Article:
HUD Archives: News Releases

HUD No. 09-039
Neill McG. Coleman
(202) 708-0685
For Release
April 22, 2009


WASHINGTON - U.S. Department of Housing and Urban Development (HUD) Secretary Shaun Donovan yesterday joined Washington Mayor Adrian Fenty and other elected officials at the "Greening of Public Housing" event at the D.C. Housing Authority (DCHA) property, Regency House in Northwest D.C. Secretary Donovan officially opened the building's new "green" roof on Earth Day.

The Regency House's "green" improvements include:

  • a "green" roof
  • a system to harvest rainwater for irrigation
  • new chillers and cooling tower
  • a DCHA-designed heat-recovery system that allows DCHA to recover heat from summer air-conditioning and use it to heat water
  • refurbished units water-efficient toilets, showerheads and faucets
  • energy-efficient lighting
  • low-VOC (volatile organic compound) paint, which reduces toxins emitted from paint.

Solar panels, purchased with the $27 million in funding from the American Recovery and Reinvestment Act of 2009, also were recently installed at the property and will add to the current cost savings at the Regency House.

[Photo: Secretary Donovan with Washington DC Mayor Adrian Fenty, plant new plants at the Regency House in Washington DC]
Secretary Donovan with Washington DC Mayor Adrian Fenty, plant new plants at the Regency House in Washington DC

"DCHA's Regency House property is an exemplary model of the 'green' retrofits that can take place with the $13.6 billion allocated under President Obama's Recovery Act," said Donovan. "HUD has already allocated nearly $3 billion in Capital Funds to public housing agencies like DCHA to promote energy efficiency and create green, clean energy jobs. Not only will these funds enable housing agencies to make large-scale improvements and undertake energy efficiency modernization projects, but the cost savings will allow public housing agencies to create jobs and save money in energy costs."

HUD has received signed contracts from every public housing agency in the country to use the Recovery Act funds to improve energy efficiency, modernize, and create new jobs. The public housing agencies recently received confirmation that they could begin spending their Recovery Act allocations, which DCHA did with its newly installed solar panels. DCHA also has additional plans to use Recovery Act funding to make further energy-efficient improvements to public housing developments in the area.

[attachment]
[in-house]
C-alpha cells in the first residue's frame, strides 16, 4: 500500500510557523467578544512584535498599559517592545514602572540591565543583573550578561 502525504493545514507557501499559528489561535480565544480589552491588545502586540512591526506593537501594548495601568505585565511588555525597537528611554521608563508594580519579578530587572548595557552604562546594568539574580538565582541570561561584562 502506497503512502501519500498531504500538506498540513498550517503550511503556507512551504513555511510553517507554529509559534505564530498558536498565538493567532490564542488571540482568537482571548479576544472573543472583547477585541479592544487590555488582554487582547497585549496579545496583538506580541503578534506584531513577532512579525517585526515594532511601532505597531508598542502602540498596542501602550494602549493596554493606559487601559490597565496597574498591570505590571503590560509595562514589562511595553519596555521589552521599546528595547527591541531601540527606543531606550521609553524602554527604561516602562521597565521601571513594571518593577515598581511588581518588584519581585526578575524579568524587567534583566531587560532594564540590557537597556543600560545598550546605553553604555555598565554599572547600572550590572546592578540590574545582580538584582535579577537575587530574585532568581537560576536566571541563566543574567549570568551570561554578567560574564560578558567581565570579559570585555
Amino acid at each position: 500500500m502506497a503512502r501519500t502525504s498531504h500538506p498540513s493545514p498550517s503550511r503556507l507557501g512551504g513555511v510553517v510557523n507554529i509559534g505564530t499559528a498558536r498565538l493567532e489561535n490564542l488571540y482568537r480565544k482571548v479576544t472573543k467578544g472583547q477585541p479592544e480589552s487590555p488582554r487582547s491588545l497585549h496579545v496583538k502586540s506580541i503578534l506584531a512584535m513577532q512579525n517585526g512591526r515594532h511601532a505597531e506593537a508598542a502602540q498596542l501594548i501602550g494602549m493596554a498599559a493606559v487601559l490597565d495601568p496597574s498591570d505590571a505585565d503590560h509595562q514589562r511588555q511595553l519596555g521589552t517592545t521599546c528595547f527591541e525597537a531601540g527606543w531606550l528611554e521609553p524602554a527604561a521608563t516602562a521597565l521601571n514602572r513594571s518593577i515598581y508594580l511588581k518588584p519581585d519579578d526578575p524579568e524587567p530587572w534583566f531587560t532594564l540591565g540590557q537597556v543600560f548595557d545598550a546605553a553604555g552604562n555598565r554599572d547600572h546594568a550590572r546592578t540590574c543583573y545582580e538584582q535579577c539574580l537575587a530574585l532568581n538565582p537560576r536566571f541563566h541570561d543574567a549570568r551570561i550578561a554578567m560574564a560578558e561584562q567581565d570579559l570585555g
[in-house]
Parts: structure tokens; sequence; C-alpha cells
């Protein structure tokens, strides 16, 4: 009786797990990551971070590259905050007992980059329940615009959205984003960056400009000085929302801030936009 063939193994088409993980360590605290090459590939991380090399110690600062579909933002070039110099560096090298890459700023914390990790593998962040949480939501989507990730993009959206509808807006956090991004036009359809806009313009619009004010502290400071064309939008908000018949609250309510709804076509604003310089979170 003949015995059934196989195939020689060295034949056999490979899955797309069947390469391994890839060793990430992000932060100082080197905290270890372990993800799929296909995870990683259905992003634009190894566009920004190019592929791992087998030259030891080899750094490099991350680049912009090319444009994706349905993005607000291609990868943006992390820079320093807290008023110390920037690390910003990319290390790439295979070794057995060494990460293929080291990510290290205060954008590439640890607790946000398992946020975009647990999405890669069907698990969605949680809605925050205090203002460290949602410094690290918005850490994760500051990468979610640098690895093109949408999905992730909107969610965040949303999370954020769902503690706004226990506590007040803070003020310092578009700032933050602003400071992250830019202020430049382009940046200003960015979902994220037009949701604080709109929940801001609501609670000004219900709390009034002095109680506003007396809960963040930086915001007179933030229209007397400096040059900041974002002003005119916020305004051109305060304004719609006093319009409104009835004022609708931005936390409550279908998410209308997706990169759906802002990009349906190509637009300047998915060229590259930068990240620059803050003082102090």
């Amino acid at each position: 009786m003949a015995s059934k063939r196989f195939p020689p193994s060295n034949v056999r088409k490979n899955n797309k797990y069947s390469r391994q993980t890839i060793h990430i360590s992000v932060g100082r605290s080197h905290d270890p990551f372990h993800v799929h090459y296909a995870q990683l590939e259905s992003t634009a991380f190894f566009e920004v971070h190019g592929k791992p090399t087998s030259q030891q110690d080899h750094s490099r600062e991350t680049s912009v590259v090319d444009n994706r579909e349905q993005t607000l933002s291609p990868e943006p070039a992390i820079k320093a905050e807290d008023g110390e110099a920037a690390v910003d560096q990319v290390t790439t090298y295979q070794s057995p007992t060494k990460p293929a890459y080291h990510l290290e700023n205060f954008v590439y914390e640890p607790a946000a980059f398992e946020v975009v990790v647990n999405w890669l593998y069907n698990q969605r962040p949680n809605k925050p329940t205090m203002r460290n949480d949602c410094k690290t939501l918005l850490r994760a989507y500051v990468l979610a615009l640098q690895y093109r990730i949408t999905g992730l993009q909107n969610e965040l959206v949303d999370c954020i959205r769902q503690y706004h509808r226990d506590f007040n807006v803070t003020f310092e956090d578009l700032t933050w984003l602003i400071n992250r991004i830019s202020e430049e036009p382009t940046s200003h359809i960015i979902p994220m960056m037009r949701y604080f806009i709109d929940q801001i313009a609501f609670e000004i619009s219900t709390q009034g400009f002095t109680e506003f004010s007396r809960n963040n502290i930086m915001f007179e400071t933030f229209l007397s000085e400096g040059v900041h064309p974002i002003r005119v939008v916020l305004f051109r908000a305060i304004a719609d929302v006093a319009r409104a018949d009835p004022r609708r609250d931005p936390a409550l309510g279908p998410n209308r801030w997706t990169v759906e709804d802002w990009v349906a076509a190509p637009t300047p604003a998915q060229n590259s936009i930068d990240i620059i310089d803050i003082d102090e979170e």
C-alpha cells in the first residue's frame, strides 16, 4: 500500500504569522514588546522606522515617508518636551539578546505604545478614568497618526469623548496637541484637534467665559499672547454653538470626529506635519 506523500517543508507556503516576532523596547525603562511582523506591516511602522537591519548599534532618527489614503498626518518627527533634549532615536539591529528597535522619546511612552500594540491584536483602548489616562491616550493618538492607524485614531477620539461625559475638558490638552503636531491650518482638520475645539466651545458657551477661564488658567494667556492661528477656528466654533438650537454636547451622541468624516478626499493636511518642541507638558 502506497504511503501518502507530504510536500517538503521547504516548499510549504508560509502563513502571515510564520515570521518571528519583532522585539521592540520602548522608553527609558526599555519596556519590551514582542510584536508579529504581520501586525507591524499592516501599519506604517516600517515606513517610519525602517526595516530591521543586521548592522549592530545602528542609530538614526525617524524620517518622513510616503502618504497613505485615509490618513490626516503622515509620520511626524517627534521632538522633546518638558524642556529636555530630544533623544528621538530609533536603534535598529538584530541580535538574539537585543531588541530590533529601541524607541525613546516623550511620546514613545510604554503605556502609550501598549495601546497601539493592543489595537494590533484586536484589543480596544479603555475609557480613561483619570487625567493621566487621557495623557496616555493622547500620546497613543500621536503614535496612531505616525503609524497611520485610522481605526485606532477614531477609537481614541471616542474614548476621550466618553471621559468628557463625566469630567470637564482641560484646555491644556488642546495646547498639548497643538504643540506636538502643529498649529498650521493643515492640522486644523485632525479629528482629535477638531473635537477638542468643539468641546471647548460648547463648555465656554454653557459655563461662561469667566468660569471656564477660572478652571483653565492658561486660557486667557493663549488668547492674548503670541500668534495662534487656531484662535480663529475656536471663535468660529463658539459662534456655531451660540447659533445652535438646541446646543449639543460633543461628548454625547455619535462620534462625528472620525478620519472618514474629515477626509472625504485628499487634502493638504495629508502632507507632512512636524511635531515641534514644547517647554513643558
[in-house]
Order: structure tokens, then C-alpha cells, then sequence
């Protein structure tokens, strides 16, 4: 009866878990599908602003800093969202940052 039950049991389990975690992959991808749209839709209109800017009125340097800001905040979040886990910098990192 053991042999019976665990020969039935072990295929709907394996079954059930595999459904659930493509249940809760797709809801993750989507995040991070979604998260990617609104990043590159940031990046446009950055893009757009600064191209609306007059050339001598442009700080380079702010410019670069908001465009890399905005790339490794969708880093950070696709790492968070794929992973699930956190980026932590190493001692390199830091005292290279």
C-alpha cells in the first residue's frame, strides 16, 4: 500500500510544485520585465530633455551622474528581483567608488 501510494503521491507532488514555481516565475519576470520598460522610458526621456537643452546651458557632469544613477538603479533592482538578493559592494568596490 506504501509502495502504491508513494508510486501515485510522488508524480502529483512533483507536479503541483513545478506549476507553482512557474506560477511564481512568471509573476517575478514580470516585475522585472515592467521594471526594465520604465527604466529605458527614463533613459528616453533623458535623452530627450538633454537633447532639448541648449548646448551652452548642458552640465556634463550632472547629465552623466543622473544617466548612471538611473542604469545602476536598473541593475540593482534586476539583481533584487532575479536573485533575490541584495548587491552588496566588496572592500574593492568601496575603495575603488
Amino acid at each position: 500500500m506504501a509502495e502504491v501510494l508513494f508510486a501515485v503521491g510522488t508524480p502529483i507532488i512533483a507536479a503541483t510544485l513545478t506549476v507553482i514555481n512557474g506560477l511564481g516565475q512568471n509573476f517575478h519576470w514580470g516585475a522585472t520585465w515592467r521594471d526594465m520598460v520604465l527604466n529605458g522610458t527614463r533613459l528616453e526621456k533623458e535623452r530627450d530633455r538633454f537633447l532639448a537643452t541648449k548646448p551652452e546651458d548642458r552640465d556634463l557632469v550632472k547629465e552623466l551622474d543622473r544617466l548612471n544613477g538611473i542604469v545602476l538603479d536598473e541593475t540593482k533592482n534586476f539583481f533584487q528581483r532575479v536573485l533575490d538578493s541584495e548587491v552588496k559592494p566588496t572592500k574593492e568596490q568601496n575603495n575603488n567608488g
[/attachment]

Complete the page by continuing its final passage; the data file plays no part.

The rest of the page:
Later this month, HUD will announce the notice of availability on a further $1 billion of competitively awarded funds under the Recovery Act. These funds will be dispersed in early September and will be awarded to local housing agencies to support catalytic investments that leverage private sector financing to retrofit public housing and enhance energy efficiency conservation.

"With this infusion of Recovery Act funds, it is our hope that projects just like this one will be undertaken all across the country," said Donovan. "HUD is committed to swiftly implementing the Recovery Act in order to ensure that American families have access to modern, energy efficient homes and jobs that create a positive investment in America's future.


HUD's mission is to create strong, sustainable, inclusive communities and quality affordable homes for all. HUD is working to strengthen the housing market to bolster the economy and protect consumers; meet the need for quality affordable rental homes: utilize housing as a platform for improving quality of life; build inclusive and sustainable communities free from discrimination; and transform the way HUD does business. More information about HUD and its programs is available on the Internet at and You can also follow HUD on twitter @HUDnews, on facebook at, or sign up for news alerts on HUD's News Listserv.


Content Archived: March 26, 2015